Sen. Mike Lee says he has two stacks of papers in his office — a short stack, from a few 100 up to 1,000 pages high, of the laws passed by Congress in a given year. The second stack reaches upward of 13 feet tall, and is the Federal Register, or, as Lee said, “the annual cumulative index of federal regulations.”

Speaking at the Hinckley Institute of Politics at the University of Utah, where he participated in a Q&A with Sutherland Institute President Rick Larsen, Lee said the two stacks provide a visual representation of what he considers one of the most serious problems plaguing Washington, D.C. — Congress has ceded its power to write laws to “unelected bureaucrats,” or what some Republicans have come to refer to as “the swamp.”

To be clear, Lee didn’t use the word “swamp,” which, in addition to the bureaucracy, can refer to lobbyists and other power brokers in the nation’s capital. Lee said — twice — that he did not blame federal employees for the power delegated to them. Instead he placed the blame squarely on Congress, and said it was a “bipartisan” problem.

The Founding Fathers made Congress “the most dangerous branch,” Lee said, because of its lawmaking power, so they also made it accountable to voters every two years.

“This is about accountability, and it’s about liberty in the purest sense — what it means to live in a free country. What it means to live in a system in which your government operates pursuant to democratic principles, (which) means that those who make your laws should be elected and accountable through an election,” said Lee, a Republican who represents Utah.

Lee has cosponsored legislation called the REINS Act — or the Regulations from the Executive in Need of Scrutiny Act — to try to shift lawmaking power back to Congress.

The REINS Act would require Congress to approve rules passed by executive agencies that have more than a $100 million impact on the economy.

Language from the REINS Act was almost included in the debt limit deal that passed Congress earlier this year, but it was removed in final negotiations, which is one of the reasons Lee opposed the final bill.

As an example of what can happen when rule-making authority is left to federal agencies, Lee shared how he asked the Congressional Research Service how many federal criminal laws there are.

“The answer that came back was stunning. They said that the answer is both unknown and completely unknowable, but that there are at least 300,000 federal criminal offenses on the books. And their explanation was revealing as to why it’s unknown and unknowable. ... They said a lot of these crimes are made not by statute, but by federal regulation issued by an executive branch agency,” he said.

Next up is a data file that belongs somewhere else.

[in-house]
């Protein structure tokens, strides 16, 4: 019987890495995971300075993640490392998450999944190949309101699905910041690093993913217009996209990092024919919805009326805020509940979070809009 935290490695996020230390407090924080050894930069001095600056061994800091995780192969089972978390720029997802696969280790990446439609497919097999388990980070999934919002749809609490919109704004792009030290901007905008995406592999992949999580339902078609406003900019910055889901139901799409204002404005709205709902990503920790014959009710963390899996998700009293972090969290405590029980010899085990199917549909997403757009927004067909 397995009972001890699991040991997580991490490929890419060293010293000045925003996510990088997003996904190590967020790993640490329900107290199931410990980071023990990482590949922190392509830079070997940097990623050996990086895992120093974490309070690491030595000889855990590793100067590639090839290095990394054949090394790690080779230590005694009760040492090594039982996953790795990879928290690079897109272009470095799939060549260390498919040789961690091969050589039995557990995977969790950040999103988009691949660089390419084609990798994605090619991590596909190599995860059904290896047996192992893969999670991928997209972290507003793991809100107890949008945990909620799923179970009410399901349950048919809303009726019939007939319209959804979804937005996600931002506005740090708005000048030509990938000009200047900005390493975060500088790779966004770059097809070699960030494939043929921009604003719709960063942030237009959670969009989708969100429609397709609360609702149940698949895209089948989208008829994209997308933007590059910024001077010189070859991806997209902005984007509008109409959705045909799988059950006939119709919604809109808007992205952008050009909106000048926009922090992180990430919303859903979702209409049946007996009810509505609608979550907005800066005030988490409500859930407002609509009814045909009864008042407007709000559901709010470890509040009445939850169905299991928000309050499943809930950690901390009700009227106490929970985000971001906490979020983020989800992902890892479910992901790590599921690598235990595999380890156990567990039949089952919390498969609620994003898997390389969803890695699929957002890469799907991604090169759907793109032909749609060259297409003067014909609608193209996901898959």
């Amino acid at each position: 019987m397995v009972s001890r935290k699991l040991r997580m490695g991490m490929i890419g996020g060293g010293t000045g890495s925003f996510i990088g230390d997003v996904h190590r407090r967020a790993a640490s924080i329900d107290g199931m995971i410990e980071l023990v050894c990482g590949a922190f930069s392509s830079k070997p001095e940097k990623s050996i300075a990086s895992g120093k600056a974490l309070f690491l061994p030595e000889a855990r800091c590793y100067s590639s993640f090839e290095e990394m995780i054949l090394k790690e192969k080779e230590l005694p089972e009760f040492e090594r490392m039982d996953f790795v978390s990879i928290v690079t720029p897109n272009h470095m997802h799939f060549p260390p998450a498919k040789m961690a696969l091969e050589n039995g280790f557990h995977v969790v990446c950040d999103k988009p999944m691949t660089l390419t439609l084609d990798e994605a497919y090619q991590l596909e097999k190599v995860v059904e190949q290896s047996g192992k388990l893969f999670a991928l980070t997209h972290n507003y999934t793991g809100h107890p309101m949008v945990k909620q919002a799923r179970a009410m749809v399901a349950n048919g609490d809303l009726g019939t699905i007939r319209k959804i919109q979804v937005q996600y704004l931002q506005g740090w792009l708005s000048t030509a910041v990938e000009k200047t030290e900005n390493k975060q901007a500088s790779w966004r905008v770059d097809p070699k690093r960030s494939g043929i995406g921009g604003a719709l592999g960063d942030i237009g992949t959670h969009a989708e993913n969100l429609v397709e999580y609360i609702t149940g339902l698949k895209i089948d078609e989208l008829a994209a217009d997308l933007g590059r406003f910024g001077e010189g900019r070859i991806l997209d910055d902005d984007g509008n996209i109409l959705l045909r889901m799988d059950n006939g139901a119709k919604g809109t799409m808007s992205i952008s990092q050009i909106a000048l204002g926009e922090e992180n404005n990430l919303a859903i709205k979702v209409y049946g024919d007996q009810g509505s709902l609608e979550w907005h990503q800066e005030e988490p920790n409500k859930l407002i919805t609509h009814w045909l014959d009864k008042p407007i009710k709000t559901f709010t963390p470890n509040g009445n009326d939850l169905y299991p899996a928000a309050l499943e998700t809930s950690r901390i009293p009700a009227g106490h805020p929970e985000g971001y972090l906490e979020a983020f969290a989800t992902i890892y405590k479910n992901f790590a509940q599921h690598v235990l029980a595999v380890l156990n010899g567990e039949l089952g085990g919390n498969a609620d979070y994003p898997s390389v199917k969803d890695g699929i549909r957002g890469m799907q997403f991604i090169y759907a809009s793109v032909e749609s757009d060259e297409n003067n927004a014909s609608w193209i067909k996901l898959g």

Lee: ‘The law firm of Schumer, McConnell, McCarthy and Jeffries’

Sporting a new, shorter hairstyle — which one audience member commented on as he entered the room — Lee also took a moment to explain why he sometimes breaks with his own party’s leadership in the Senate.

He said there are two trends in Congress he finds “disturbing” across party lines.

The first, he said, is the “consolidation of power” in the federal government, as lawmakers in Washington, D.C., pass laws in areas once within the purview of state or local governments and as Congress passes power along to federal agencies.

The second trend, Lee said, is members of Congress “behave as if they worked for the legislative party leaders in their respective houses of Congress,” rather than voters.

“I’m referring, of course, to what I sometimes have described as the law firm of Schumer, McConnell, McCarthy and Jeffries,” he said, mentioning the last names of the four leaders of the two chambers — Senate Majority Leader Chuck Schumer, D-N.Y.; Senate Minority Leader Mitch McConnell, R-Ky.; House Speaker Kevin McCarthy, R-Calif.; and House Minority Leader Hakeem Jeffries, D-N.Y.

Lee said the diversity of opinions within the parties and between the parties represented “sincere disagreements” among the electorate.

“There is a lot of nuance in the law. There are a number of areas that are not necessarily staked out as either Republican or Democratic territory,” he said.

But Lee said he doesn’t think the disagreement in Congress is “nearly as bad as it appears.”

“I can’t think of a single Democratic colleague I have who I don’t really like,” he said.